When I was five, I was drawn in by the “Dark Shadows” TV show. Initially it might of been because there was a child on the show (David Collins) who reminded me of Bill Mumy from one of my other favorite programs, “Lost in Space.” Whatever it was that drew me in, I was completely fascinated by Barnabas Collins along with the overall weirdness of the show that would ultimately stay with me my entire life.
I remember my grandparents taking mom and myself over to Racine, Wisconsin to visit their local Goldblatt’s Store. Since it was another city, seemingly endless miles from my native Kenosha, I would panic worrying that we’d never make it back in time to see the latest episode. Having only a half hour window of opportunity, this was a serious matter to my childhood self. Jonathan Frid (Barnabas Collins) was the very first monster I would discover. Therefore, this show is something that evokes a deep sense of nostalgia for me that still persists.
Watching them today, I am always taken aback at how the styles, sets, music, and overall look of the actors is so very 1960’s to me. While most of the country was experiencing unrest during this time, I recall a much more innocent era characterized by day trips with my grandparents, memories of my father (who died when I was young), and lots of laughter. In my adult life, I have been revisiting the show via the wonders of VHS (yeah, I know, but the DVD’s are just too darn expensive) and find that seeing episodes I missed as a kid is almost like seeing the last frontier of classic horror before it would be remade and rehashed hundreds of times over.
If I sound cynical that’s because I sort of am. My adult eyes have seen very little from modern TV or film that even remotely compares to the the vintage classics of Universal, Hammer Studios, TOHO, or American International Pictures. Those, to me, were the last bastions of “stylized” horror films. With one exception…
I have always been a fan of Tim Burton who (usually with the aid of his lead actor, Johnny Depp) created his own brand of quirky horror fantasy. NIGHTMARE BEFORE CHRISTMAS and ED WOOD are two movies that I find myself watching again and again. After 25 years of enjoying Tim Burton films I still find myself looking forward to the next one.
Needless to say, the anticipation of my favorite director creating a film version of my favorite TV show was HUGE! Even though early reports from fans complained that the film was to be presented more as a comedy, I remained open minded.
Now at long last the day had finally arrived….May 11th! I rushed to the morning paper to see a review – not unlike Ed Wood searching for his own review regarding GLEN or GLENDA. Ironically the outcome would also be the same. “A pale horror comedy?” Oh NOOOOOOOOOO!!!! I’d been hoping that this movie would be for vampires what JAWS had been for sharks! I had had my fill of those damn TWILIGHT movies and vampires that can buy their costumes at “Old Navy!” This was supposed to show the younger generation what true horror was and now it seemed I was having a 2001 Tim Burton PLANET OF THE APES flashback!
Oh well, I always tend to disagree with critics anyway and, besides that, this is was definitely worth seeing as opposed to another stupid super hero movie (NOTE: The opinion of Dr. Destruction, with respect to THE AVENGERS, need not reflect those of management). I arrived at the first matinee showing gleaming like a TWILIGHT vampire with anticipation. While watching the trailers, I even got excited about another upcoming Tim Burton feature, the animated FRANKENWEENIE.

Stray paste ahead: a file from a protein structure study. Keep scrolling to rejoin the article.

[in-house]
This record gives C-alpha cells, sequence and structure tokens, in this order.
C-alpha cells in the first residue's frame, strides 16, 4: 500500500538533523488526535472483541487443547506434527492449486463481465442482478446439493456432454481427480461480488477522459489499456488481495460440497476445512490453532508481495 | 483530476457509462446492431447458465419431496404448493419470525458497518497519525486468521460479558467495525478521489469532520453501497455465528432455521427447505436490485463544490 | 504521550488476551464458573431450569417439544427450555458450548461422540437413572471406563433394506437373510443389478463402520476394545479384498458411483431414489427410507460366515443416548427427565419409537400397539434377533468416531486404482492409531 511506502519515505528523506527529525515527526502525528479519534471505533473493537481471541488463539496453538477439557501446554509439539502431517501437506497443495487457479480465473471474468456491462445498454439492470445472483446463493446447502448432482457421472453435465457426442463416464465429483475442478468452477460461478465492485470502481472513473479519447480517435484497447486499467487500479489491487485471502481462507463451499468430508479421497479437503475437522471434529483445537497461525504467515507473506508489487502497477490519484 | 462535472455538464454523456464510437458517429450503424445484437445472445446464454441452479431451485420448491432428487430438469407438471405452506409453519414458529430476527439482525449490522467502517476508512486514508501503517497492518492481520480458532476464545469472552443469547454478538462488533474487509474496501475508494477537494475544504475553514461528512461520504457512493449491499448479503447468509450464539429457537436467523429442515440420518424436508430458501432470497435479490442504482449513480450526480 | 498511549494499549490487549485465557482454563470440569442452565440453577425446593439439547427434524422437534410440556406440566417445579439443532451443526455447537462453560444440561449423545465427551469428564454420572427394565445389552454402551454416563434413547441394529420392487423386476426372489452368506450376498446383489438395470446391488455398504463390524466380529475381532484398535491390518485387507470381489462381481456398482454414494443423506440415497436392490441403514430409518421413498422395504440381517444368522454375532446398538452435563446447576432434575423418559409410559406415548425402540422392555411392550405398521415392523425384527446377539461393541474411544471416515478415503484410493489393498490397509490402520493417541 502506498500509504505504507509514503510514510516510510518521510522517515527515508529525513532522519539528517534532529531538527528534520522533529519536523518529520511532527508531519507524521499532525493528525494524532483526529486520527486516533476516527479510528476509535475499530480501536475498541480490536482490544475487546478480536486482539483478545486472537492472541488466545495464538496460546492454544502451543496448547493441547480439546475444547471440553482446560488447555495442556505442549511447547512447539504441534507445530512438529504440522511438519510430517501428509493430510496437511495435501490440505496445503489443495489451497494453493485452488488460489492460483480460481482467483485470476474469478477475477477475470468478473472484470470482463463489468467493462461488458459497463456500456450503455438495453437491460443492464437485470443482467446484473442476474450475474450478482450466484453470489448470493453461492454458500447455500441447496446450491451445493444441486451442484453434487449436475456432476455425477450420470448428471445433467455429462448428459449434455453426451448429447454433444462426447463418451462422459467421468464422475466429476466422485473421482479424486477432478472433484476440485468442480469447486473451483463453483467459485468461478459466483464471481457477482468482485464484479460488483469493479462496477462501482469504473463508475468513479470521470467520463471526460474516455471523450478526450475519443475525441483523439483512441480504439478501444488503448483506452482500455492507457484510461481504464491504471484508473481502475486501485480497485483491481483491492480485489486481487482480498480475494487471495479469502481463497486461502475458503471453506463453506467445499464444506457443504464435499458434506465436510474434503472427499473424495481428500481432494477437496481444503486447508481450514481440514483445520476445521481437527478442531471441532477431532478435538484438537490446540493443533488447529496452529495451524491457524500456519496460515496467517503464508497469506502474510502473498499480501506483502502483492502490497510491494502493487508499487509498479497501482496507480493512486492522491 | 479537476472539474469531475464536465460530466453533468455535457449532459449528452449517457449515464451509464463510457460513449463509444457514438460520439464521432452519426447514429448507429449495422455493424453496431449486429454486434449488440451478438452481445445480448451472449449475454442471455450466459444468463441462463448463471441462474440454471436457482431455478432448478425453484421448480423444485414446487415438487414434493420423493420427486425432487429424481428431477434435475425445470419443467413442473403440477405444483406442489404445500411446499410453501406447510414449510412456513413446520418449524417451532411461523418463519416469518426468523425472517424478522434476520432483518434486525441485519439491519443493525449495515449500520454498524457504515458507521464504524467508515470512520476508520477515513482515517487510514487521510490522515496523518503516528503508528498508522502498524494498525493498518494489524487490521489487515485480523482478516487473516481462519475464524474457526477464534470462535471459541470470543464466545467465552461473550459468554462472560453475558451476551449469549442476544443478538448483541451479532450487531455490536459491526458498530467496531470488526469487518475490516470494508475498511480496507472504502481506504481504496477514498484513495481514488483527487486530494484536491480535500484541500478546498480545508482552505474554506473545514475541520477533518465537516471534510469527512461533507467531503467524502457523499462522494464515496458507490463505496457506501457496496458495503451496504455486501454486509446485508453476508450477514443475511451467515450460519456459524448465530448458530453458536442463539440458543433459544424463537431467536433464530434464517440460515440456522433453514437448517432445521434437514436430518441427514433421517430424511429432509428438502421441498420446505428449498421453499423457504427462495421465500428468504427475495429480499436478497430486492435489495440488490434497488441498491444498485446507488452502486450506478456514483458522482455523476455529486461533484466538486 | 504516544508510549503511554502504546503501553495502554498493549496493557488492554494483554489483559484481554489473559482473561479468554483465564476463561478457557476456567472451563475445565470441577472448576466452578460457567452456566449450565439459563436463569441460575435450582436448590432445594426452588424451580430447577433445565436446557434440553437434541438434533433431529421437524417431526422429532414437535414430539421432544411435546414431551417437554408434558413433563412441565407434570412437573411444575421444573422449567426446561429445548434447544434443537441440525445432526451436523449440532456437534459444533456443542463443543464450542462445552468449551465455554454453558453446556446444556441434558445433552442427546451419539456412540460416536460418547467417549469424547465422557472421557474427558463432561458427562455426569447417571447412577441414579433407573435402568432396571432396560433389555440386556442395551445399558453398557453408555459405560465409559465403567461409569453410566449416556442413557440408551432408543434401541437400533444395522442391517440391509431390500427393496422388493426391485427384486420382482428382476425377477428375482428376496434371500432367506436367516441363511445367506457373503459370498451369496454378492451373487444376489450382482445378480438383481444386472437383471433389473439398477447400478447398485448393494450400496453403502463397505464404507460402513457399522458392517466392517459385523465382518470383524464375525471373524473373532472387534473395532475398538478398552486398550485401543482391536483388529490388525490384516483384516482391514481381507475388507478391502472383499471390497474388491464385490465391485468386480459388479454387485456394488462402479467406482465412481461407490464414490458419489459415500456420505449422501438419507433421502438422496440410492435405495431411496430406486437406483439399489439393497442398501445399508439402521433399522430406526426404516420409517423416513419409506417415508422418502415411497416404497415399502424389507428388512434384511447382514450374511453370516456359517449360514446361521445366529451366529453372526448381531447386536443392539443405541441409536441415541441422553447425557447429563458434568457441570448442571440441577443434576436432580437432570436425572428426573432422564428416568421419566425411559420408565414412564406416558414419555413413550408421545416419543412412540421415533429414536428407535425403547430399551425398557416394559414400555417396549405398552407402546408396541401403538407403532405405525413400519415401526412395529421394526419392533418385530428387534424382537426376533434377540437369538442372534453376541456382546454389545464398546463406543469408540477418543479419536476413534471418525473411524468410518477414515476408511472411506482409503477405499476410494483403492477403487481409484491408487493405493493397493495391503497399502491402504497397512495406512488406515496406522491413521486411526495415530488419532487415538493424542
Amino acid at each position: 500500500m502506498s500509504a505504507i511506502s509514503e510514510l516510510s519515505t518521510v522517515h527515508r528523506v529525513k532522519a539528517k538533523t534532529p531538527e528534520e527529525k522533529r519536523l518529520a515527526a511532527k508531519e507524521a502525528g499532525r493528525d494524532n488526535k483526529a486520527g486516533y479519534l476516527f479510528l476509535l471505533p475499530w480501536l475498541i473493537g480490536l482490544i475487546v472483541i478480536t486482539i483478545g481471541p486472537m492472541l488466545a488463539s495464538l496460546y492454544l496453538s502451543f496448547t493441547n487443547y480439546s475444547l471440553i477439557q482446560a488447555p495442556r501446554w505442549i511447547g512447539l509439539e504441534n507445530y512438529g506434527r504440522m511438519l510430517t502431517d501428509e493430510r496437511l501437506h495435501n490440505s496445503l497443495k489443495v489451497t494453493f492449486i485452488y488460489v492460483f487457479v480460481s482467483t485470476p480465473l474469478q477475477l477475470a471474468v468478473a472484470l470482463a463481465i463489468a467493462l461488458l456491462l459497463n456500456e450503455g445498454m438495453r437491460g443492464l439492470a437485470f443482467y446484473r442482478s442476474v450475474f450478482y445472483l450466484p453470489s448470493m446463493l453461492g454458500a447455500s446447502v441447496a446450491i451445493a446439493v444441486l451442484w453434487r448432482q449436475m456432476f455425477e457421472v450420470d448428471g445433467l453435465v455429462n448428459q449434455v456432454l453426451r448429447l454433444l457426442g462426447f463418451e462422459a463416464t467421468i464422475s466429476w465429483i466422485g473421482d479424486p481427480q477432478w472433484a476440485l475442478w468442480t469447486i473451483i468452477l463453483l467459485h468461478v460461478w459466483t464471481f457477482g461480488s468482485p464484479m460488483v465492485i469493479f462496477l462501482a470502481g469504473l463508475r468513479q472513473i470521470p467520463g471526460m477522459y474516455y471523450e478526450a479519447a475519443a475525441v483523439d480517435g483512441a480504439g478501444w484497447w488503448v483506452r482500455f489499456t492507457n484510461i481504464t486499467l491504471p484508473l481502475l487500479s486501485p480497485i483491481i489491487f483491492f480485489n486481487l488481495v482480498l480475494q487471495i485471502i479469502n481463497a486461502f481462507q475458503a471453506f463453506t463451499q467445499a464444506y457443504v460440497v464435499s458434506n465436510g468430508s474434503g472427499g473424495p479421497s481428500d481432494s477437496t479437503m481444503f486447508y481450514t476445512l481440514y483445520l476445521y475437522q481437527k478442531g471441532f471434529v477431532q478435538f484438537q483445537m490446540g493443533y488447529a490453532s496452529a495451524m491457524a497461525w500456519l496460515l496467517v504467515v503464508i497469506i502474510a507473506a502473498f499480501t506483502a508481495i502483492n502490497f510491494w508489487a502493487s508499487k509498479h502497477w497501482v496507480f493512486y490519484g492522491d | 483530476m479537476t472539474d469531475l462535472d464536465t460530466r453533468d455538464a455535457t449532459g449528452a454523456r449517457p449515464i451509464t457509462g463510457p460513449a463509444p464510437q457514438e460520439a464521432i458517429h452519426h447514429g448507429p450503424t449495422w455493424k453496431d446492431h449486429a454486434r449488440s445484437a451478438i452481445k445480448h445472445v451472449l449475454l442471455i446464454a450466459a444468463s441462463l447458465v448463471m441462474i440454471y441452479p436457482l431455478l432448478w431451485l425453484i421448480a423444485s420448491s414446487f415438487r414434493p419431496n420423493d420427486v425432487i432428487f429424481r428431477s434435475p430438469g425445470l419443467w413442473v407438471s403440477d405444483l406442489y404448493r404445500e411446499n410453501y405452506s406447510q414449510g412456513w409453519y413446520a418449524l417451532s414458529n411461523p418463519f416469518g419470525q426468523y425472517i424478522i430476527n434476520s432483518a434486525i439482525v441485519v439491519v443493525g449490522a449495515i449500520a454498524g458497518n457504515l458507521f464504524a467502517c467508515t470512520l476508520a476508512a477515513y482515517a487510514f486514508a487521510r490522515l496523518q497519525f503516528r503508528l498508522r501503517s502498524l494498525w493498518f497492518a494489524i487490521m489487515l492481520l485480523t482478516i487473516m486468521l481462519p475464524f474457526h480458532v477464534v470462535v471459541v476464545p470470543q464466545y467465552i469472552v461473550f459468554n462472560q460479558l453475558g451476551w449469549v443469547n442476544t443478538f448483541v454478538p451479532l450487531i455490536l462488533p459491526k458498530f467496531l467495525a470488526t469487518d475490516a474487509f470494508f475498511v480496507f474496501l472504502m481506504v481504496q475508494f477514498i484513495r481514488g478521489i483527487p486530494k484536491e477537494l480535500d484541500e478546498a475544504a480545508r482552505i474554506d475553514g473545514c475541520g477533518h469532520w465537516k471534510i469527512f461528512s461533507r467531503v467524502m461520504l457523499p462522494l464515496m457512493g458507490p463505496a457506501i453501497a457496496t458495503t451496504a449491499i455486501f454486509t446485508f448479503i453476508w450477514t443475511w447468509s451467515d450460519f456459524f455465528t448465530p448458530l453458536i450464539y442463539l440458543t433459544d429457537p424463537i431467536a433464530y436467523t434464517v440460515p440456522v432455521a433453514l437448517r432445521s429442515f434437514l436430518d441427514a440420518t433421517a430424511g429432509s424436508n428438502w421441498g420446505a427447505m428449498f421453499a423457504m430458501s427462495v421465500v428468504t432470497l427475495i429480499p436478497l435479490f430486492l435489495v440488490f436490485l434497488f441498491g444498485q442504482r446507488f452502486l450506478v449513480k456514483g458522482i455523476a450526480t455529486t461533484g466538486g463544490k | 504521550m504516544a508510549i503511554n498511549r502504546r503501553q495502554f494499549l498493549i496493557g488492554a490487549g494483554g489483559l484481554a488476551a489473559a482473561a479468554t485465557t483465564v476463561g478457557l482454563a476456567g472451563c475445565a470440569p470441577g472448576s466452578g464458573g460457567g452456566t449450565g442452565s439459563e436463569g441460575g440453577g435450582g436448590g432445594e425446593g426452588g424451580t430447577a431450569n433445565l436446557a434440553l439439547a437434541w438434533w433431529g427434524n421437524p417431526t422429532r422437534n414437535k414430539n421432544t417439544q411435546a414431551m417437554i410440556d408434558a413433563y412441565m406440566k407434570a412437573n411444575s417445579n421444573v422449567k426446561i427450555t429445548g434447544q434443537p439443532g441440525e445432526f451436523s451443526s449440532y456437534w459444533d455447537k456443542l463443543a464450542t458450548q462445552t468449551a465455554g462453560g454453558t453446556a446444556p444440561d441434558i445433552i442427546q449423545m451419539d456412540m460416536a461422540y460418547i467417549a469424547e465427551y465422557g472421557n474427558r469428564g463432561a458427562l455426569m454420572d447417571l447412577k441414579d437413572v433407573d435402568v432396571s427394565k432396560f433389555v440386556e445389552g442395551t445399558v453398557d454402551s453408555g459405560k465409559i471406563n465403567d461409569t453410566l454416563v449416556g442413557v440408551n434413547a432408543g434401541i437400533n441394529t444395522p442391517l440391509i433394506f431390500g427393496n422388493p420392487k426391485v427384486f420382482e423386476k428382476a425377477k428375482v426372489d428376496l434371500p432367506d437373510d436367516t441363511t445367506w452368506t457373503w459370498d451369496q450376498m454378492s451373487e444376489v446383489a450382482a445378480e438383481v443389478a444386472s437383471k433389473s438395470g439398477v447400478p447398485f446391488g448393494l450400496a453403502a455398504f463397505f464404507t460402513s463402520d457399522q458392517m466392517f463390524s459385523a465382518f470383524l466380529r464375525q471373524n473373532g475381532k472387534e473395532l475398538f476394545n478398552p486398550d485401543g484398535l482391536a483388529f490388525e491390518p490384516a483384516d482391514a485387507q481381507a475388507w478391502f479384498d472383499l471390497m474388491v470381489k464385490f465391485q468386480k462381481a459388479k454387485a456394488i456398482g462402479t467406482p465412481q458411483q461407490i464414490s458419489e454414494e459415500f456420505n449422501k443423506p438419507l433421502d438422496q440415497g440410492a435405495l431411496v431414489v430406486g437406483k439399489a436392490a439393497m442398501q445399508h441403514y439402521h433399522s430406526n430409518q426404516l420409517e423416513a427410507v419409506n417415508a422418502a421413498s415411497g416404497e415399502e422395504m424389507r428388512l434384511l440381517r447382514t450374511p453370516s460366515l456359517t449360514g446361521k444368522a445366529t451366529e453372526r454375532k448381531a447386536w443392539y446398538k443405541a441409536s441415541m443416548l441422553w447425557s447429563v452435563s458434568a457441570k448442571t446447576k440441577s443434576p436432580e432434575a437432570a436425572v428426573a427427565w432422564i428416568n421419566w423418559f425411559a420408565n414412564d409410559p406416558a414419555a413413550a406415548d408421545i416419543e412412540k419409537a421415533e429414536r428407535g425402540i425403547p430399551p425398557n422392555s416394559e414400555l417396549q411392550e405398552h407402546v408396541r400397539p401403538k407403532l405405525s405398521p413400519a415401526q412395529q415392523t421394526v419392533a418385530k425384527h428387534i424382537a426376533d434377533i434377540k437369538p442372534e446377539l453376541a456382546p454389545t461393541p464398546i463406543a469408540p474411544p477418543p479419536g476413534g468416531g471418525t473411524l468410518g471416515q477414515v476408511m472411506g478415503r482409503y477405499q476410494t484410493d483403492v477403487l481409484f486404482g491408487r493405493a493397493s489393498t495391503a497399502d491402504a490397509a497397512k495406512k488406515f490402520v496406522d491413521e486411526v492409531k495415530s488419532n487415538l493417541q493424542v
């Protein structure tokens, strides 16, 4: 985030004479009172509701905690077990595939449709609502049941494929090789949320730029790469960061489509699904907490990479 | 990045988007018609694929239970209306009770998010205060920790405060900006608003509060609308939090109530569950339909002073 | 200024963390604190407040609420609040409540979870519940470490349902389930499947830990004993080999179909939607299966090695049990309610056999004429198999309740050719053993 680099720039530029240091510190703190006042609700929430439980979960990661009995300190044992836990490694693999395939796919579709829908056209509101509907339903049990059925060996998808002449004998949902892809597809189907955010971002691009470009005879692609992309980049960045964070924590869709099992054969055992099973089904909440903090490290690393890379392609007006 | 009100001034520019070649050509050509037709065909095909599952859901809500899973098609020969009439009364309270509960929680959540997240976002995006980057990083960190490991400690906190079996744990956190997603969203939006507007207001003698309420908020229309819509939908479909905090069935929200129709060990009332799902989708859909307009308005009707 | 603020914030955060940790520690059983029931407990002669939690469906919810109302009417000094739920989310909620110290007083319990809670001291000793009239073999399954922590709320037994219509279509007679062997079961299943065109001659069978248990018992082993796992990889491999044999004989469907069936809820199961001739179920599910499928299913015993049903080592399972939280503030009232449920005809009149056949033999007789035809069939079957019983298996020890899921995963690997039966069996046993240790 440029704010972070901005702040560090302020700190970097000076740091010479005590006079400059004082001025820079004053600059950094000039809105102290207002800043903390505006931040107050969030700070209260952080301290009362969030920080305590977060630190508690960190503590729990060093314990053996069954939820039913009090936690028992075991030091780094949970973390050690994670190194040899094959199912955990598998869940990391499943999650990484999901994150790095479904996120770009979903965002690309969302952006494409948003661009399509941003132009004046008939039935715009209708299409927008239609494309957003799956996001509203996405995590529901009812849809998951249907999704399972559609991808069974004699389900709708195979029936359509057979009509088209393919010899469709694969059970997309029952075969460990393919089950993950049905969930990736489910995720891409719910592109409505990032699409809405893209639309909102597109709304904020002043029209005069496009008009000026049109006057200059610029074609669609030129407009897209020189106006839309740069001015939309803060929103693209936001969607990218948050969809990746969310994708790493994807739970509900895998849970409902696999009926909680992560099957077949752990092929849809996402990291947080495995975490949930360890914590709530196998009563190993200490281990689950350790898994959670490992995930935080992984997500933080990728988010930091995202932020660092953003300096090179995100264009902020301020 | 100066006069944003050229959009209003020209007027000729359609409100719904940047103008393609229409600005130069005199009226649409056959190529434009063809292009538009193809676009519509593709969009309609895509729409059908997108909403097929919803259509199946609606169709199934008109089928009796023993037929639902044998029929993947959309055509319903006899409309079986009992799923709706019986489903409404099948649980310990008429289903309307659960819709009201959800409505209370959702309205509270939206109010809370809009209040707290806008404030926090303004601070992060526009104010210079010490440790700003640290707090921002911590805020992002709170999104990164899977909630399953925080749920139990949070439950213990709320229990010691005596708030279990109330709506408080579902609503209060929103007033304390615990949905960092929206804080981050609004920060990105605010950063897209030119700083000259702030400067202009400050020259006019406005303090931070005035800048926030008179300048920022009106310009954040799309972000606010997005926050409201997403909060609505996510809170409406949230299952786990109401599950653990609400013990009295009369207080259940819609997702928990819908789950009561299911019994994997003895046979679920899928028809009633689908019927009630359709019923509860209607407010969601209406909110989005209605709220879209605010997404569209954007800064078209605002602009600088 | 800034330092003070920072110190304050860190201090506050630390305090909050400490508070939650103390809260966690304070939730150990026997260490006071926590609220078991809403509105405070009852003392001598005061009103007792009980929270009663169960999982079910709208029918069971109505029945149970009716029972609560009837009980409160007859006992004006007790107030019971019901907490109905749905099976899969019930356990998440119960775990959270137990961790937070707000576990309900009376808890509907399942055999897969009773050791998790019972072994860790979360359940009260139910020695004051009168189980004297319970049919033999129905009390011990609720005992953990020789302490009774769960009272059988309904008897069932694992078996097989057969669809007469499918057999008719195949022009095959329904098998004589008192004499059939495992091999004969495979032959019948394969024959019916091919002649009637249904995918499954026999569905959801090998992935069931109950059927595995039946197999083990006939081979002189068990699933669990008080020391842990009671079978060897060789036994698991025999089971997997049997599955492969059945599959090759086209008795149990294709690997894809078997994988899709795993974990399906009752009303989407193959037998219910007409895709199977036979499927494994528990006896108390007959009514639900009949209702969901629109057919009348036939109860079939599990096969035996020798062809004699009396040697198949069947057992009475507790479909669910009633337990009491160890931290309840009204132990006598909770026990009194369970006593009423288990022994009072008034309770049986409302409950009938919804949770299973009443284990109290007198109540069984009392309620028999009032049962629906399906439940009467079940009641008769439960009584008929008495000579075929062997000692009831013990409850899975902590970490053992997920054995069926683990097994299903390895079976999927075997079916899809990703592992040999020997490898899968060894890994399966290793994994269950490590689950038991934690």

The movie begins by being dark and serious regarding Barnabas’ origins in true Burton style. I also felt that Danny Elfman’s score echoed the original in may ways while still managing to be unique. For the most part, I can’t complain about the characters. They did stay true to the originals while being introduced to a new audience. I was also drawn in by the sets as well as overall look while also enjoyed seeing Michelle Pfeiffer in a Burton film.
As a musician, I was also pleased to see them play some good 70’s music like Iggy Pop and T-Rex as opposed to some of the other crud they might have chosen. Then, after everyone had been introduced, the film proceeded true to its soap opera-esque roots (go figure). I did have fun watching this movie but, for me, I felt like I’d been led down this same road with Burton and Depp so many times before. Almost like they were just going through the motions without really trying to do anything special.
I kept saying to myself, “What matters is that the new generation likes it” but, although I enjoyed these characters, I couldn’t help thinking that they they’d somehow been robbed. This cast just doesn’t hold a candle to the top notch acting we “Dark Shadows” TV fans had experienced. I guess its not that surprising. Like trying to make a movie from a novel, there was just so much material in those TV shows that it is impossible to condense it all into one feature.
Burton and Depp appear to have gotten too cozy. Like Rock bands that lose their edge after they become successful. The movie is visually beautiful (a skill Burton has never lost) but if this was supposed to be a comedy, I found the humor to be scarce. “Oh well,” I told myself again. “This is not about me but what the kids think.”
Suddenly the lights came up and I saw the audience clearly. They all had white hair and were eligible for Medicare benefits as well as department store Senior discounts! This led me to the truly scariest moment of the entire experience…
…an affirmation of my own mortality.
Note: The Daves wish to thank Kenosha Horror Host, Dr. Destruction, for sharing his insights with our readers!
Dr. Destruction was not the only horror host who is a huge fan of the classic TV show. Horror Hostess, Penny Dreadful, also has a take on the movie and you can read that by clicking HERE!